In a rare vote of unity, the Georgia Senate unanimously approved SB 83 about public high schools teaching elective Bible courses. It is a revision of a 2006 law, and clarifies that the courses can include the actual text of the Bible. This is broader than just the “history and literature” of the biblical era, the previous language in the law.
The Supreme Court has already ruled on this. In Abington School District v. Schempp (1963), Justice Tom Clark wrote the majority opinion. The ruling disallowed the mandatory reading of Bible verses at the opening of each school day, even though any child could be excused by a parent. He qualifies the restriction writing, “It might well be said that one’s education is not complete without a study of comparative religion or the history of religion and its relationship to the advancement of civilization. It certainly may be said that the Bible is worthy of study for its literary and historic qualities. Nothing we have said here indicates that such study of the Bible or of religion, when presented objectively as part of a secular program of education, may not be effected consistently with the First Amendment.”
The Georgia law stands on that secular ground, stating that the purpose of the elective is to “teach students knowledge of biblical content, characters, poetry, and narratives that are prerequisites to understanding contemporary society and culture, including literature, art, music, mores, oratory, and public policy.”
The Bible is actually a library of 66 books, letters, and essays written by 44 authors over 1500 years. It is the most studied and authenticated book in history. Its authors told the story as they received and experienced it, an overarching story about the revelation of God, and human origin, meaning, morality, and destiny. So, it insists on its transcendent purpose even if treated as secular literature.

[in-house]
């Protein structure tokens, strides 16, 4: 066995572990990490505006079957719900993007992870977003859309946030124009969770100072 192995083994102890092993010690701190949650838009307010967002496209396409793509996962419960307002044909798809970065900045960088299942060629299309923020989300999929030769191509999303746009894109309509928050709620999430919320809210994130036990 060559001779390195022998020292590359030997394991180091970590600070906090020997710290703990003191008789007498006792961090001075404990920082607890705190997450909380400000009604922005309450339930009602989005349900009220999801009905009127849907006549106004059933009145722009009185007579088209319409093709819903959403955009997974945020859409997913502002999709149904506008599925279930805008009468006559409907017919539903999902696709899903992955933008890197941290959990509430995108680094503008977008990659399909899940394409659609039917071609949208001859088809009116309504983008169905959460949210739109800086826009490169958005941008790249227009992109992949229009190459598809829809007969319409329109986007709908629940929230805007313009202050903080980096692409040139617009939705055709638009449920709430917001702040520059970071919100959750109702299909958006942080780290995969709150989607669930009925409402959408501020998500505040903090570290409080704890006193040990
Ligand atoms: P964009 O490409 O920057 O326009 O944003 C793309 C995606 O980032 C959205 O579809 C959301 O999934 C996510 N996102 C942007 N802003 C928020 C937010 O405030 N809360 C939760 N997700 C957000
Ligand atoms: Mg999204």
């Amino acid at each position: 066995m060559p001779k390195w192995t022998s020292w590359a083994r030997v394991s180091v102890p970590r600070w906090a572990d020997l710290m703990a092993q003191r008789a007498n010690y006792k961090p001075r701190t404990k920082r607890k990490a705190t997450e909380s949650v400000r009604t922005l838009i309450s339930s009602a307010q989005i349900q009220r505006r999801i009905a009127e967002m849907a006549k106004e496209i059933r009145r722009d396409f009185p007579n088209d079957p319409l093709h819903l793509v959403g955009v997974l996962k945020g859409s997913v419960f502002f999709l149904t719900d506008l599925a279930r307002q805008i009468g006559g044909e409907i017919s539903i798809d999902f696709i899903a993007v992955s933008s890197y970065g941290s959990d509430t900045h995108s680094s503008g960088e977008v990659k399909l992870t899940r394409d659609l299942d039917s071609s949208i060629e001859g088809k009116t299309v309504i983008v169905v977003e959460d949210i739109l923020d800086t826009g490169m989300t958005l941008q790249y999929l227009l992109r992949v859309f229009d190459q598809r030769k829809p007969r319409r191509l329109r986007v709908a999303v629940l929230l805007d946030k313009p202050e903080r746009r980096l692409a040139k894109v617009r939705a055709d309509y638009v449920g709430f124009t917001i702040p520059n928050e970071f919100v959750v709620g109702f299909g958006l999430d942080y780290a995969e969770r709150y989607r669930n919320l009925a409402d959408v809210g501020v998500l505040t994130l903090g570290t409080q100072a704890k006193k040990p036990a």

Theologian George Ladd explains, “The uniqueness and the scandal of the Christian religion rest in the mediation of revelation through historical events. History is recorded because it embodies the acts of God. The revelation of God in the redemptive history of Israel finds its full meaning in the historical event of the life, death, and resurrection of Christ. The Lord of history, Who stands above history, acts within history for the redemption of historical creatures.”
The Bible records this redemptive history. It helps us make sense of the past, present, and future. It explains why the world is so broken, and why we can hope that it will not always be so. Its worldview corresponds to the world we encounter. The God who inspired it could easily preserve it for us today. So we can agree with Paul, “All Scripture is inspired by God and profitable for teaching, for reproof, for correction, for training in righteousness” (2 Tim. 3:16).